Last post on Sep 02, 2008 at 9:40 AM
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#55 of 94 Re: NY Times Article [michaell]
Jun 25, 2008 (7:15 am)
B) Buying a smaller car and leaving the truck or SUV at home
We had a discussion in another forum about a dealer who incorporated this reasoning in their advertising. Sounds odd at first, but if the numbers are there it can make a lot of sense. Certainly more sense than taking a big hit on trade when upside down.
Beside, trucks and SUV's were originally conceived as special purpose vehicles. They just became popular general purpose vehicles.
#56 of 94 Re: Au Contraire [gagrice]
Jun 25, 2008 (7:59 am)
"If you take even a $4000 below BB hit you could buy 1000 gallons of gas which should be a years worth even with an Escalade."
OK, that covers this year. And then...?
I do agree though that someone who could afford an Escalade should now be able to afford to just park it except for occasional duty and buy a small gas-sipper for daily tasks. As someone else stated, people seem to have forgotten that the very purpose of SUVs originally was special duty, not daily commuting and errands. I would think in the Escalade woman's case, it would pencil out to keep the Escalade in the driveway for the occasional trip to the mountains, and buy a small car for driving around town and stuff. And when I say pencil out, I mean within five years if she buys new, maybe 3-4 years if she buys used-but-young, she will break even on the gas savings alone vs the Guzzle-lade. Depends a lot on the number of miles she drives per year, of course. If she was"desperate", I am assuming that number is fairly high.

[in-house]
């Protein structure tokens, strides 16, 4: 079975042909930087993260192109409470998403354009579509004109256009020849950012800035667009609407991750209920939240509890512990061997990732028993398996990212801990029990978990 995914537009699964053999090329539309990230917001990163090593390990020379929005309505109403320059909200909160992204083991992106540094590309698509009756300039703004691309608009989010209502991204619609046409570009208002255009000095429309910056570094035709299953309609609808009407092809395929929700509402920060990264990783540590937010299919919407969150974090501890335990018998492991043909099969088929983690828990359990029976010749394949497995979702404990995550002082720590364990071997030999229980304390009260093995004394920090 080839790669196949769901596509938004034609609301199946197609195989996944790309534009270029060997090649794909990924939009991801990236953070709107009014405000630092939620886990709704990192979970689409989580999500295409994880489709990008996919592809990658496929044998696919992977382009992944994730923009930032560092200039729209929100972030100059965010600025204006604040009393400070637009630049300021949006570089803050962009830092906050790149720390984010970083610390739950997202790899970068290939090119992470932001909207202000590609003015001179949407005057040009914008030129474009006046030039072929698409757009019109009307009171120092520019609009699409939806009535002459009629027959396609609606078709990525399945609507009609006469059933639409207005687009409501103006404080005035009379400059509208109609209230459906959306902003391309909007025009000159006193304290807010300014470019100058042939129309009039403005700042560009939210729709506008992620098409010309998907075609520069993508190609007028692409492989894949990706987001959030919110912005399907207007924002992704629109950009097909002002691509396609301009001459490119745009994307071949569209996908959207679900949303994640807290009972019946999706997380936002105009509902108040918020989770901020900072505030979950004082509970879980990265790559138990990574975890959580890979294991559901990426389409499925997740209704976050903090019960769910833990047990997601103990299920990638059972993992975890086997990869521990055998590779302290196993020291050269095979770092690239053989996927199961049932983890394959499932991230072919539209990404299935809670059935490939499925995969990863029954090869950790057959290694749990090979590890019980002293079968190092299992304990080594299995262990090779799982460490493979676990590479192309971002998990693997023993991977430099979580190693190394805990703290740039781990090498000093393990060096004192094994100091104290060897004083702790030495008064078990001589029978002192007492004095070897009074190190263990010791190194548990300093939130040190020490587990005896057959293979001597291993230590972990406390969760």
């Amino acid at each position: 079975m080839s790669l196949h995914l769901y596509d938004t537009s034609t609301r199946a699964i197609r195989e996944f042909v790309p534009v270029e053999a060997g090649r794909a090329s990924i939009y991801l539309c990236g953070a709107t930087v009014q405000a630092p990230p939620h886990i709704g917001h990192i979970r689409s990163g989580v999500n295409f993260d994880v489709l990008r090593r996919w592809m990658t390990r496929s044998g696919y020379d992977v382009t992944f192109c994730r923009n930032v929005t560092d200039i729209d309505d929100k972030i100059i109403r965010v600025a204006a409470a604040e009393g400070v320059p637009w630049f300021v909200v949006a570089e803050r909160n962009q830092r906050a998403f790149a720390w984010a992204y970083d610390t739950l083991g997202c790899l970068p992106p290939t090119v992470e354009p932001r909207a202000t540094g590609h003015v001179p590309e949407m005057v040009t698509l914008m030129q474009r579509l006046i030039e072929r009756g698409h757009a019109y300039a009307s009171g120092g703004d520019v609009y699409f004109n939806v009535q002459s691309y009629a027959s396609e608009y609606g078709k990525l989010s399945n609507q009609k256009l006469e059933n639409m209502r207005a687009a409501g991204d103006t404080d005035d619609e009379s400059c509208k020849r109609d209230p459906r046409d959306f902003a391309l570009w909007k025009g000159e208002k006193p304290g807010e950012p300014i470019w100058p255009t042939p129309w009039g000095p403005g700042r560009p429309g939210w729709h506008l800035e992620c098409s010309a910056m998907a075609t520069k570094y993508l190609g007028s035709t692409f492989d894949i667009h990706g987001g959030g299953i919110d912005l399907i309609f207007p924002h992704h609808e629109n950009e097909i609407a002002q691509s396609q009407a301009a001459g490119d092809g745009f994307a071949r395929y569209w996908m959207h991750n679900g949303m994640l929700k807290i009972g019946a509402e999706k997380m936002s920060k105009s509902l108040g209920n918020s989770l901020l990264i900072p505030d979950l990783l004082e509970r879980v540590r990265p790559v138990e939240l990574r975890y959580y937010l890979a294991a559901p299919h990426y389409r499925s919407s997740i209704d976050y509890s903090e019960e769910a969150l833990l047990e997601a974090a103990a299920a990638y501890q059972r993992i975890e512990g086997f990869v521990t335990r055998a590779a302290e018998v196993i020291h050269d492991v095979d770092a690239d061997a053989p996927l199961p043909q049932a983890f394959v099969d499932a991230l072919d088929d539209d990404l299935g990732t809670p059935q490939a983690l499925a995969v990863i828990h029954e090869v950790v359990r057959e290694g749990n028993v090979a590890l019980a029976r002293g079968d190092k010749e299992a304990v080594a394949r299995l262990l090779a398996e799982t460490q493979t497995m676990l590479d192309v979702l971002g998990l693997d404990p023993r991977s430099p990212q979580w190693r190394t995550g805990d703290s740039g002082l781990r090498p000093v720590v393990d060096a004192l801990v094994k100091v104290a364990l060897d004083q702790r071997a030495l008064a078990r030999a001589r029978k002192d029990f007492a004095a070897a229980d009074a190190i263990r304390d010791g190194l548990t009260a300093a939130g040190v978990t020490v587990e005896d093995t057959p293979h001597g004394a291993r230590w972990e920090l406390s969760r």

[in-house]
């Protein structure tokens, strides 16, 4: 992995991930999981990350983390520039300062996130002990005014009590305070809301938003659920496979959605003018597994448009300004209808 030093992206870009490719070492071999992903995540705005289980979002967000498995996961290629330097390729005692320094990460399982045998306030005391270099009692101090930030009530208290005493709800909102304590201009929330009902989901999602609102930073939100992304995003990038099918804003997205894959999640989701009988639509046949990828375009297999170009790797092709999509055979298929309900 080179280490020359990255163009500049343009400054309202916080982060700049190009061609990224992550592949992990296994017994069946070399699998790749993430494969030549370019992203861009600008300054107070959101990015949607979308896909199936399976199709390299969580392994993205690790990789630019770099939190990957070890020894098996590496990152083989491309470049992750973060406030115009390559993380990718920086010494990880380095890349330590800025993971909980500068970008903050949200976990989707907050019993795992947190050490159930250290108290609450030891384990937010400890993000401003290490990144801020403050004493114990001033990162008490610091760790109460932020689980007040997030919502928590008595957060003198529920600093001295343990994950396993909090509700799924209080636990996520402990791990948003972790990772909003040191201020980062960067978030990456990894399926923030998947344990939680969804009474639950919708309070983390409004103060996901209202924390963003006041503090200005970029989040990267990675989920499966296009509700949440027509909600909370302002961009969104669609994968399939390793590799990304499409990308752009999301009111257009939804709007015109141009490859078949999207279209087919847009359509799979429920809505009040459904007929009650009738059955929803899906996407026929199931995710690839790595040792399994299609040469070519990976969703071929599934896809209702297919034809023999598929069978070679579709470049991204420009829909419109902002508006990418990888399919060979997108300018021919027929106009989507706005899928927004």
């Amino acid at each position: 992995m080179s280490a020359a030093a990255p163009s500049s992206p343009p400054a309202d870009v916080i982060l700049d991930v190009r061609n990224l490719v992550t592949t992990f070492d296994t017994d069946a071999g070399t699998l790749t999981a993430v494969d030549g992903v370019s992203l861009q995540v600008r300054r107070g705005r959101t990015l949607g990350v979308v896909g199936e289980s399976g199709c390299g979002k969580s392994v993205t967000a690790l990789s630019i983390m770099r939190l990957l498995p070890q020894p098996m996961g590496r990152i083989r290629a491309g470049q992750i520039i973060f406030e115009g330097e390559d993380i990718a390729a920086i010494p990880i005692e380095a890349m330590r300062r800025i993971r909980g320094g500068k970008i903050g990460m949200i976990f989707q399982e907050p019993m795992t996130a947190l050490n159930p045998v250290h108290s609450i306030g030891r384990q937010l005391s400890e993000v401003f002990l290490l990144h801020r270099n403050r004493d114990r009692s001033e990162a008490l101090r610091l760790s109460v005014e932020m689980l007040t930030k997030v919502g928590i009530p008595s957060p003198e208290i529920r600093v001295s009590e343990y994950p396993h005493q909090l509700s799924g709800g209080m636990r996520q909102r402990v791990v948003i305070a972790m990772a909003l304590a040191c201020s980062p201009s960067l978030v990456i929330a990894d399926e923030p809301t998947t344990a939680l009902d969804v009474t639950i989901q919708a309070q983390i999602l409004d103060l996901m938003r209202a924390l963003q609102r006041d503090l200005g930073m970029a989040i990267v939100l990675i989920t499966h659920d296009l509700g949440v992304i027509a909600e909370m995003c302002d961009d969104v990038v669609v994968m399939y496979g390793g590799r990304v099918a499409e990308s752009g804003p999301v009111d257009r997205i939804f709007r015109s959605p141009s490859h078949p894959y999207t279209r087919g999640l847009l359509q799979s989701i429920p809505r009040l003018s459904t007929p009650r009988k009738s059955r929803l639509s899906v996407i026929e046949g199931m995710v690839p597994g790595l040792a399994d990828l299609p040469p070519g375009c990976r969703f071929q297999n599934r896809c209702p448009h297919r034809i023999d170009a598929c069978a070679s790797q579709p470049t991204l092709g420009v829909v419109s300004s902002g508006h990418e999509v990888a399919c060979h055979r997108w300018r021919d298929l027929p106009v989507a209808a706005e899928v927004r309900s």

#57 of 94 Re: Hydrogen still Pie in the Sky [flash11]
Jun 25, 2008 (8:00 am)